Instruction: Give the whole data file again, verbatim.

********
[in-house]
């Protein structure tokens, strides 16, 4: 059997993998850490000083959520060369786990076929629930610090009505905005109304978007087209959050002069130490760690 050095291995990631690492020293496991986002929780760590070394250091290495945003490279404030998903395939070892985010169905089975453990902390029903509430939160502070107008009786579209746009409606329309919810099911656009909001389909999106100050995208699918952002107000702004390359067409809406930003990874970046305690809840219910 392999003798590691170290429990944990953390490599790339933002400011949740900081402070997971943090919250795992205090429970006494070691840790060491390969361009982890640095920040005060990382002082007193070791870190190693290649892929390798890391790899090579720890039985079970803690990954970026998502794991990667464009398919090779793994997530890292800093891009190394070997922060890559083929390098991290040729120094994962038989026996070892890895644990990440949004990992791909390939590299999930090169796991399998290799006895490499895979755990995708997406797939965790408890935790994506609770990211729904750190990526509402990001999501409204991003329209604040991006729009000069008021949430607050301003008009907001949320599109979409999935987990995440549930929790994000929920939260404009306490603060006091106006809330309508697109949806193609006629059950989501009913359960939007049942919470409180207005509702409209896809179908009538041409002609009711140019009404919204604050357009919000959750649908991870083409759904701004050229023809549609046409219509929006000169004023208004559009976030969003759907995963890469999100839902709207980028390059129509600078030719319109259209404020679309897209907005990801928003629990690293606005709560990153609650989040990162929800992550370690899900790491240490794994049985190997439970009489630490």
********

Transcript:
[in-house]
């Protein structure tokens, strides 16, 4: 059997993998850490000083959520060369786990076929629930610090009505905005109304978007087209959050002069130490760690 050095291995990631690492020293496991986002929780760590070394250091290495945003490279404030998903395939070892985010169905089975453990902390029903509430939160502070107008009786579209746009409606329309919810099911656009909001389909999106100050995208699918952002107000702004390359067409809406930003990874970046305690809840219910 392999003798590691170290429990944990953390490599790339933002400011949740900081402070997971943090919250795992205090429970006494070691840790060491390969361009982890640095920040005060990382002082007193070791870190190693290649892929390798890391790899090579720890039985079970803690990954970026998502794991990667464009398919090779793994997530890292800093891009190394070997922060890559083929390098991290040729120094994962038989026996070892890895644990990440949004990992791909390939590299999930090169796991399998290799006895490499895979755990995708997406797939965790408890935790994506609770990211729904750190990526509402990001999501409204991003329209604040991006729009000069008021949430607050301003008009907001949320599109979409999935987990995440549930929790994000929920939260404009306490603060006091106006809330309508697109949806193609006629059950989501009913359960939007049942919470409180207005509702409209896809179908009538041409002609009711140019009404919204604050357009919000959750649908991870083409759904701004050229023809549609046409219509929006000169004023208004559009976030969003759907995963890469999100839902709207980028390059129509600078030719319109259209404020679309897209907005990801928003629990690293606005709560990153609650989040990162929800992550370690899900790491240490794994049985190997439970009489630490």